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The Spirit of Kaizen: Creating Lasting Excellence One Small Step at a Time
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The Spirit of Kaizen: Creating Lasting Excellence One Small Step at a Time

4.10  ·  Rating details ·  829 ratings  ·  70 reviews
Discover the power of KAIZEN to make lasting and powerful change in your organization

"Maurer uses his knowledge of the brain and human psychology to show what I have promoted for the past three decades--that continuous improvement is built on the foundation of people courageously using their creativity. Kaizen is much more than a world-class management practice; it is a te
Hardcover, 181 pages
Published November 1st 2012 by McGraw-Hill Education (first published October 11th 2012)
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Maciej Nowicki
May 23, 2019 rated it it was amazing
The Spirit of Kaizen talks about the continuous improvement process. Generally speaking, it’s about taking many tiny steps over an extended period of time which lead to huge results. It is more than Six Sigma where some companies may have conducted improvement projects a few months ago and now they might take it easy thinking maybe in a couple of months from now we are going to take a look at something new. Kaizen is self-discipline and the commitment that everybody has to present. So as soon as ...more
Bob Wallner
Jun 24, 2014 rated it it was amazing
Shelves: lean, change, audible
I don't often give 5 stars to a book, but spirit of Kaizen definitely deserves that grade.

When I purchased this audiobook I was assuming it would be another lean book that reviews the 8 waste, making dramatic changes, and other things closely associated with Toyota production system.

How wrong I was! This book is 1 part psychology, 1 part neuroscience, and 1 part common sense. Other than a couple small examples Toyota production system and lean are not even discussed. Dr Deming is credited with b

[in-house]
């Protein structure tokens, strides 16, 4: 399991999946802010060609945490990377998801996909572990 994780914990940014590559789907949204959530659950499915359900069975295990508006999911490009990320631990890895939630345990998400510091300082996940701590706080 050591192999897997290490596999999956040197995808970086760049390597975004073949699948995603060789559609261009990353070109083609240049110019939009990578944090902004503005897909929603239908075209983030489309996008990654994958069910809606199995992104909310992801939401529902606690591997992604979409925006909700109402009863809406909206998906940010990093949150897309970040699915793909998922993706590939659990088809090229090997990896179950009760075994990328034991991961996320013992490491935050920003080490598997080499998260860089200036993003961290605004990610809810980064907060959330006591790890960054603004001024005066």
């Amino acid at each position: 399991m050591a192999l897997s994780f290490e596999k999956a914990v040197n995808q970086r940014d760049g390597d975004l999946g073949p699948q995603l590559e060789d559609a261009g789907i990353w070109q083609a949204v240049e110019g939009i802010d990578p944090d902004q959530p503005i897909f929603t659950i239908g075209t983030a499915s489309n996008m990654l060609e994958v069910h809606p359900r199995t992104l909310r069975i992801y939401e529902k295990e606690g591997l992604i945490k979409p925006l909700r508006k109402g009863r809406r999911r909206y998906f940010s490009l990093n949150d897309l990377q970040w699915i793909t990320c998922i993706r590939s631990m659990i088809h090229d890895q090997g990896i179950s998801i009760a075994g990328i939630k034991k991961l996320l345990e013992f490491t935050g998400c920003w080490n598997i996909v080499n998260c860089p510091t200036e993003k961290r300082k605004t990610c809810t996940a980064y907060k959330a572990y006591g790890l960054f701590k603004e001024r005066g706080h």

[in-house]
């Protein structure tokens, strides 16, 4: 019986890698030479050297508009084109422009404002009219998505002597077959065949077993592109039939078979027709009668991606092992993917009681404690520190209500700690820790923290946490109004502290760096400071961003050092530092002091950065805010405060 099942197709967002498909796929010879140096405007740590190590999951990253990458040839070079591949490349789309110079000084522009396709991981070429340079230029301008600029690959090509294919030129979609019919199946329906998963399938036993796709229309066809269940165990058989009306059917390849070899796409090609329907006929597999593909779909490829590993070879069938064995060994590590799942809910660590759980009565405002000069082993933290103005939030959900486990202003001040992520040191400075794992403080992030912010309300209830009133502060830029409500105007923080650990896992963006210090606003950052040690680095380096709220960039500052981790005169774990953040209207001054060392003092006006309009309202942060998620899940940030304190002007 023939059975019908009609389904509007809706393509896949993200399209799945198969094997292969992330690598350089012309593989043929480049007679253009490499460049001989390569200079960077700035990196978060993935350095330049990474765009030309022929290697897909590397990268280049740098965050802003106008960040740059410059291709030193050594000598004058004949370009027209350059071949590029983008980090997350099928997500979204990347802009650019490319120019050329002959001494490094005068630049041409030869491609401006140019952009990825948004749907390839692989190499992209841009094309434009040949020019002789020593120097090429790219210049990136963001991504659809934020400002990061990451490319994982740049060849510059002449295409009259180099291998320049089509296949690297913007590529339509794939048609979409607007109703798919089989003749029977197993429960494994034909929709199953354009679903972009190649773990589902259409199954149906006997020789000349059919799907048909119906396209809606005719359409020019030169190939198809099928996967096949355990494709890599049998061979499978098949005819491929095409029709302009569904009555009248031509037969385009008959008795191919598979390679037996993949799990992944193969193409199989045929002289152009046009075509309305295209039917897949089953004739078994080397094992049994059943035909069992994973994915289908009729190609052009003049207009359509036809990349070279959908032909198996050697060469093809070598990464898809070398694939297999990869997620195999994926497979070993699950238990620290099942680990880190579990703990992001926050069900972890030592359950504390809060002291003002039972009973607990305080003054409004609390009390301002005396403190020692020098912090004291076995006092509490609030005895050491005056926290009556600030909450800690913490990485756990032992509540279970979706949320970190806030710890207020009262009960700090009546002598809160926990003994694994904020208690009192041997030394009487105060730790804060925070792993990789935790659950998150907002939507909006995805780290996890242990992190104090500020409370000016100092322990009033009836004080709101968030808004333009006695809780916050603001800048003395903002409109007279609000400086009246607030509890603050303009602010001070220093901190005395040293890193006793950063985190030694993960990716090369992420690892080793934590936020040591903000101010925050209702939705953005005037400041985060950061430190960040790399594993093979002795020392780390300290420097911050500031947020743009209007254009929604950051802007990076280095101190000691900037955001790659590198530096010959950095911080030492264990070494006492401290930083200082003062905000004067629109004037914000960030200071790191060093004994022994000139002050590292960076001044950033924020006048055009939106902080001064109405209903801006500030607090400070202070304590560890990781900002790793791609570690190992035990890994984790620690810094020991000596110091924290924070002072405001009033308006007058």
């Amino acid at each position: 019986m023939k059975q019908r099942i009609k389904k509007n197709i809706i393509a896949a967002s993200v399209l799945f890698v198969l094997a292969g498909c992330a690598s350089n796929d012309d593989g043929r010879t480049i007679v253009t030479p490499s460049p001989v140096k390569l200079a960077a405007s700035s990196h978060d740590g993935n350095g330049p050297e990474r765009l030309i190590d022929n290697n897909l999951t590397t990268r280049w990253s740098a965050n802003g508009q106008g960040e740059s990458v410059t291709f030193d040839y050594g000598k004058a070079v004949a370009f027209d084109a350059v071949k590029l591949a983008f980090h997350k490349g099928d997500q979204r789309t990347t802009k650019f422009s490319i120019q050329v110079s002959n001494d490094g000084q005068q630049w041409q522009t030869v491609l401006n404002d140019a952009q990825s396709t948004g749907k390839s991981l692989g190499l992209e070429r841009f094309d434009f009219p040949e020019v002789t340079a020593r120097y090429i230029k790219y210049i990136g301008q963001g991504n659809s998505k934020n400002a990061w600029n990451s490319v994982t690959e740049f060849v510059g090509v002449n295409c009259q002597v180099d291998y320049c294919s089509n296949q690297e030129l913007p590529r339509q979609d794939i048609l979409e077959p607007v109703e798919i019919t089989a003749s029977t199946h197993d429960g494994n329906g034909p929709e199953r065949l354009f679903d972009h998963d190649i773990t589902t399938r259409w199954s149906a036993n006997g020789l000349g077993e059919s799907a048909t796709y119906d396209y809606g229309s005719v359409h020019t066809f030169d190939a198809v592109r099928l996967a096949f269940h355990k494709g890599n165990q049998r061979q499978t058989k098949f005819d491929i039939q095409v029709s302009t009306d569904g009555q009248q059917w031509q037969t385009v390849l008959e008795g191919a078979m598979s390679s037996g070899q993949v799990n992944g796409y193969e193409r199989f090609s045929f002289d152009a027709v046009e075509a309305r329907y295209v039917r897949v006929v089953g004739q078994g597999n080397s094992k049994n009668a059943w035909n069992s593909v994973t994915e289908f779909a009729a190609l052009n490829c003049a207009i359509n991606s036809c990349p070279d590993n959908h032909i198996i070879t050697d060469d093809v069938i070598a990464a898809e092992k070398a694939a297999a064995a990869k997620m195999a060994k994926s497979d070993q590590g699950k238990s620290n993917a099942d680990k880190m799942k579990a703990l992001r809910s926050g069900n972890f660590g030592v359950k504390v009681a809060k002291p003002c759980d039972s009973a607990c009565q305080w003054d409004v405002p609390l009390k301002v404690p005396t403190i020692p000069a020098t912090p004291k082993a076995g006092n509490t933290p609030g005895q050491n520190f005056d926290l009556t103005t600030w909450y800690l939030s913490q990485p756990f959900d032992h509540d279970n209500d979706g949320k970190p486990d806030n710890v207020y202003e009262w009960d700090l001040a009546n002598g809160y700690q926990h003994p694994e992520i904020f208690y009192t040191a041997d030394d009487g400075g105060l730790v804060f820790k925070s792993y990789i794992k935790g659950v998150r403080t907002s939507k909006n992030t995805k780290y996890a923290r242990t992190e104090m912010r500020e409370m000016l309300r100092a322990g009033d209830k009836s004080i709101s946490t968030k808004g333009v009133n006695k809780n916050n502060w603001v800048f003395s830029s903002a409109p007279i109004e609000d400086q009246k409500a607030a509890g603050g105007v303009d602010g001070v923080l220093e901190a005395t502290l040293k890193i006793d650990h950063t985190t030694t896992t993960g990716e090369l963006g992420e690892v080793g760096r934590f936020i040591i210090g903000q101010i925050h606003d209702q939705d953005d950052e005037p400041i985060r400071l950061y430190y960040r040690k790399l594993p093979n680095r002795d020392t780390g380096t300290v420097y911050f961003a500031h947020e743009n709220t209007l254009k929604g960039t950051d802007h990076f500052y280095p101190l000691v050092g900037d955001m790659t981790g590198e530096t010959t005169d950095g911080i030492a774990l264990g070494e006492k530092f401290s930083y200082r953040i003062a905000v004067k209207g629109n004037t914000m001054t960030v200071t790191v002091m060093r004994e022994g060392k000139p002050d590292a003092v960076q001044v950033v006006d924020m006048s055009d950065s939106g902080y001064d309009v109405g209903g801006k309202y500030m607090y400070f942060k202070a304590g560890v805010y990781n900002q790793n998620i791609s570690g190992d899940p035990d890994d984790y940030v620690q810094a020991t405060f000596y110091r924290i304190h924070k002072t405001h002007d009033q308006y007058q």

George Girton
Apr 25, 2014 rated it it was amazing
Short: loads of fun :-). Several really great ideas. Chief among them the human mind cannot avoid considering the question once posed, no matter how small. It is not necessary to answer the question but merely to put it out there.o
Kevin Patton
Jan 07, 2019 rated it it was amazing
While brainstorming and searching online for a better approach to achieve my goals this year, I stumbled upon the Japanese word Kaizen. It’s a simple concept that we’ve all heard before - taking many small steps over an extended period of time leads to big results. Ever since discovering this word, I have been making a conscious effort to incorporate this approach while trying to create a healthier and more fulfilling lifestyle. This book is perfect for anyone looking for a quick read that will ...more
Vlad Otrocol
Jan 13, 2021 rated it it was amazing
Shelves: recommended
The book is really good, it resonates with atomic habits. I already knew about the kaizen concept even started practicing it a bit, but the book really makes you understand the importance of it and inspires trust in the method. It convinces you that a lot of the times small improvements are faster and more reliable in the long term than big changes. Life is not a sprint, it's a marathon. ...more